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Bill would tighten access to driver’s license data

The case of a Minnesota man who prosecutors say used driver’s license and motor vehicle data to pinpoint empty Twin Cities homes as being ripe for burgling could lead the Legislature to put a tighter rein on the state’s databases of personal information.

Reps. Peggy Scott, R-Andover, and Roz Peterson, R-Lakeville, are drafting a bill that would put more teeth into a current law on third parties who buy driver’s license and motor vehicle data from the state.

Scott, who chairs the House Civil Law and Data Practices Committee, said it was a recent KSTP report about an Eden Prairie police investigation that alerted her to the problem.

Roz Peterson

Roz Peterson

Surveillance video showing someone apparently observing cars as they parked near the Chanhassen Dinner Theater and Guthrie Theater led investigators to David William Pollard, 45, of Shakopee, who KSTP said is now facing nine burglary-related charges.

Those burglaries left a string of “super unfortunate victims,” said Scott, who asked, “Exactly what is the government doing with my data?”

Police say Pollard was using an online subscription to state data to get owners’ home addresses from license plate records.

“That was the first I had heard about it,” Scott said. Now she and Peterson are in the process of tweaking their draft of a bill that would beef up state law that provides for civil penalties for violations of privacy provisions in the Minnesota Government Data Practices Act.

Beefing up how? “We’re still working out those details,” Peterson said, adding that monetary penalties “may not necessarily be an appropriate deterrent.”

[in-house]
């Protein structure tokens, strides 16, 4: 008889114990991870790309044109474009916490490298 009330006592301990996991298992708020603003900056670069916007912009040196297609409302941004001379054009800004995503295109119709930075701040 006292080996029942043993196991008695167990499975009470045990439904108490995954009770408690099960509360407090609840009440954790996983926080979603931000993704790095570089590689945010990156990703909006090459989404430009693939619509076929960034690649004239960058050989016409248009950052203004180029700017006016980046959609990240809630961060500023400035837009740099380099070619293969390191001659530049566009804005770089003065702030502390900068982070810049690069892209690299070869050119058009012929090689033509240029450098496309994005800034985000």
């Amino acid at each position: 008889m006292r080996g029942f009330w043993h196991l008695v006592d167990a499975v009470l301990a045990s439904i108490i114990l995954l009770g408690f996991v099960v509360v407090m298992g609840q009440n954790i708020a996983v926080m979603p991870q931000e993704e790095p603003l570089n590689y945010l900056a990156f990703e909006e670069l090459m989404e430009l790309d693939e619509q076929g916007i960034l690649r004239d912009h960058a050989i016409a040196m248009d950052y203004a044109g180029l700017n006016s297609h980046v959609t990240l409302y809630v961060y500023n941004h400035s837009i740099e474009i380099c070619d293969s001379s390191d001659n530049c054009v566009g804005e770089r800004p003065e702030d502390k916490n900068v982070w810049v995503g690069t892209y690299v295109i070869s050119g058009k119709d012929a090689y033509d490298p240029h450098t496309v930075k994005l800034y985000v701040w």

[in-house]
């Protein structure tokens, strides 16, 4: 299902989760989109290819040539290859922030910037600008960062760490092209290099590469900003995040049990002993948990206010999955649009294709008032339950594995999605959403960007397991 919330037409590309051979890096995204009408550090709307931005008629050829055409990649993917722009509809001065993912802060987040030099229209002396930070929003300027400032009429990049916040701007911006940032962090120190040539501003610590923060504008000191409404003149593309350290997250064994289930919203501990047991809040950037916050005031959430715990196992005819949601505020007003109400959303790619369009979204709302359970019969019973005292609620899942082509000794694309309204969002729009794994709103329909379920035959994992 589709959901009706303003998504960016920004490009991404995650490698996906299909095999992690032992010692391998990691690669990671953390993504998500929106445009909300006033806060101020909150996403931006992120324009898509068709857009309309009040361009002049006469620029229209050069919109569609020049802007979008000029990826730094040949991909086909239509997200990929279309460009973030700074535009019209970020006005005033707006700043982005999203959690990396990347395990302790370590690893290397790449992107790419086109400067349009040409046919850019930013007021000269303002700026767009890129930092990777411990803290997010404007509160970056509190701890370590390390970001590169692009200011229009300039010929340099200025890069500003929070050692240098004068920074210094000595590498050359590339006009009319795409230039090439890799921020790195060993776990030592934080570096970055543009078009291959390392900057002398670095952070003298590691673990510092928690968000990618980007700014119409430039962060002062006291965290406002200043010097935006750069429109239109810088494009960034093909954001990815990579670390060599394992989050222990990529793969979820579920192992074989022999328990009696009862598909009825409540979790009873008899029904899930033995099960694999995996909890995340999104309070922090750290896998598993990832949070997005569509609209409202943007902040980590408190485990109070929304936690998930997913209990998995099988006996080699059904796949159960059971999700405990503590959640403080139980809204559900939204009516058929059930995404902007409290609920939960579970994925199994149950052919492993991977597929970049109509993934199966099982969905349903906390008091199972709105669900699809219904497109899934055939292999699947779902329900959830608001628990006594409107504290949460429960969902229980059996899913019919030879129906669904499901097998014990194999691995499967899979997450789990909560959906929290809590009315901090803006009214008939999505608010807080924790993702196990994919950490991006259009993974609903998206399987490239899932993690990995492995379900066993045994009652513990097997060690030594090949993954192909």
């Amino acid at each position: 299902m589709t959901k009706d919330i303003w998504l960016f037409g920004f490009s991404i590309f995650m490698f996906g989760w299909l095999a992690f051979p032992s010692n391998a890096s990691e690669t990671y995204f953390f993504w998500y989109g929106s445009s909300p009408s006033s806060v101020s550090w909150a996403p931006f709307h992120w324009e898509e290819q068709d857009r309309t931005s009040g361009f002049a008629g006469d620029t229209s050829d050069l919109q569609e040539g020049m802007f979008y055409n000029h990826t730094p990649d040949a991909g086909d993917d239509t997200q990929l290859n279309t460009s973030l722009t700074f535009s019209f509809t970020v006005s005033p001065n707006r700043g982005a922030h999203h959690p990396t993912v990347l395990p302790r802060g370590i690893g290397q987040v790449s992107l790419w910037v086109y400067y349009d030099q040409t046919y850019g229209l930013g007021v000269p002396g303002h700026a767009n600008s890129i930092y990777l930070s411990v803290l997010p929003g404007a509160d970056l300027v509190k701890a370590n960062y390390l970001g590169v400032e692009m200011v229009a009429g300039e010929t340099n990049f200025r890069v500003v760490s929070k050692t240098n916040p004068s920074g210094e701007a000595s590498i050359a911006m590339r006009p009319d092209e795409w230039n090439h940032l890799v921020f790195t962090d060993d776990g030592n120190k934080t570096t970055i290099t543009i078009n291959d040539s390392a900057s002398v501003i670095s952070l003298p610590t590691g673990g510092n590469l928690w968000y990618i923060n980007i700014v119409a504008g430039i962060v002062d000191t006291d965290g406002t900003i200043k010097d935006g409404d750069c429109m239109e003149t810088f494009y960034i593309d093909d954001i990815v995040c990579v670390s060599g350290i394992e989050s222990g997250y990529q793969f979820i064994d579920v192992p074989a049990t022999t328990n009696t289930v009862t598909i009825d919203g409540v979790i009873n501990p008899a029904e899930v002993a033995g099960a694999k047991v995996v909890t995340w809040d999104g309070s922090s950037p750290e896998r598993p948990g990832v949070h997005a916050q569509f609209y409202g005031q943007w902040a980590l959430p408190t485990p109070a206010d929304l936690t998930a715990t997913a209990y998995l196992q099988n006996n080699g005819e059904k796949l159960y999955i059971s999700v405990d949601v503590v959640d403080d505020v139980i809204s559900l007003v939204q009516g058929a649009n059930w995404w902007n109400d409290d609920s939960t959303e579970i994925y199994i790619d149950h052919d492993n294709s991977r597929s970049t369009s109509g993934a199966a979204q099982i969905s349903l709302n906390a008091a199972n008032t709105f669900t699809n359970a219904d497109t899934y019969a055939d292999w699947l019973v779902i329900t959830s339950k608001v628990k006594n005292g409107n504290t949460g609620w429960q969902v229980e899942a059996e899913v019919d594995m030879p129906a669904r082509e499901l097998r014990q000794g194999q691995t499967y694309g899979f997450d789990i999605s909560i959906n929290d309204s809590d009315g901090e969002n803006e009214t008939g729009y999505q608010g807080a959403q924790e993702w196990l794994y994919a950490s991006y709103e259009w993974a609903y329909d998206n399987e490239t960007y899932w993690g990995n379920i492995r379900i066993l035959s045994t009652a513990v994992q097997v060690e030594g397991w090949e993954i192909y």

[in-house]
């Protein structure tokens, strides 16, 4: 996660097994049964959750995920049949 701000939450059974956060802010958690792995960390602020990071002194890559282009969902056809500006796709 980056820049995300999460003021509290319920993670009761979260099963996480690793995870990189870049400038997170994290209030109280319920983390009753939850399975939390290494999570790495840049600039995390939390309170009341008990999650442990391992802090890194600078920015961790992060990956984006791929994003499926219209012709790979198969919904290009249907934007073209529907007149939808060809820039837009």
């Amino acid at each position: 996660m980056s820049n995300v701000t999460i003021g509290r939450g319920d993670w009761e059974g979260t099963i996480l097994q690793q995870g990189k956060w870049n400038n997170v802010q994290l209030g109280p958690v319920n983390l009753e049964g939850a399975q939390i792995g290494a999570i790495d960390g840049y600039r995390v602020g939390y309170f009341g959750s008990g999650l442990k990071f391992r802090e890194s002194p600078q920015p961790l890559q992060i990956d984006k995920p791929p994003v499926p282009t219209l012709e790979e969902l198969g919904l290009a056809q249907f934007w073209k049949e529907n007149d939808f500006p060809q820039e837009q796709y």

Both lawmakers said they expect to gain the bipartisan support that is typical with many data-protection measures.

Scott, who sits on the Legislative Commission on Data Practices, said she would likely ask the commission’s chair, Sen. Susan Kent, DFL-Woodbury, about holding an informational hearing on the bill during the interim between sessions. The commission could then advise the full legislature on taking action on the issue.

Minnesota doesn’t have a choice about releasing the information in the first place. Federal law known as the Driver’s Personal Protection Act mandates that states make driver’s license and motor vehicle data available, but limits the release to 14 permissible purposes.

Those purposes include verifying personal information for business reasons, using in legal cases, analyzing for research studies, and a variety of government-related reasons. Legitimate buyers of such data include insurance companies, Peterson said, for uses that are “completely appropriate.”

Rep. Peggy Scott, chair of the House Civil Law and Data Privacy Committee, says body camera legislation is effectively off the table in the lower chamber this year. (File photo: Bill Klotz)

Rep. Peggy Scott, chair of the House Civil Law and Data Privacy Committee, says body camera legislation is effectively off the table in the lower chamber this year. (File photo: Bill Klotz)

Also appropriate, Scott said, are fees the state charges third parties for access to the data. The state incurs costs related to the required sales, including for the work of drawing up contracts that spell out how a particular company may use the information.

But both representatives said they found it regrettable that in 2014 Gov. Mark Dayton issued a line-item veto removing a funding stream for the legislative auditor to use in investigating the security of data the state holds.

“It does make you wonder, and raises some concern, when our double-checking is not being addressed,” Peterson said, adding that weakness in enforcement and penalties at the federal and state level constitute a “loophole in the system.” Scott said she has sent a letter to U.S. Attorney General Loretta Lynch about the problem.

It’s not in the third-party data-buyers’ interest to have others using their data through leaks or other means for purposes not provided by law, Peterson said.

Data privacy is a growing issue of concern for many states besides Minnesota, said Peterson. She pointed to the issue’s high profile at events such as the Council of State Governments’ conference in December.

The legislation won’t directly intersect with the looming issue of Minnesota’s resistance so far to complying with new federal “Real ID” requirements for driver’s licenses, Scott said. But Peterson said the nexus of issues around the security of personal information held in government databases concerns her.

“That makes a lot of moving parts at this point,” Peterson said, raising the question, “is it appropriate for the government to collect this data at all?”


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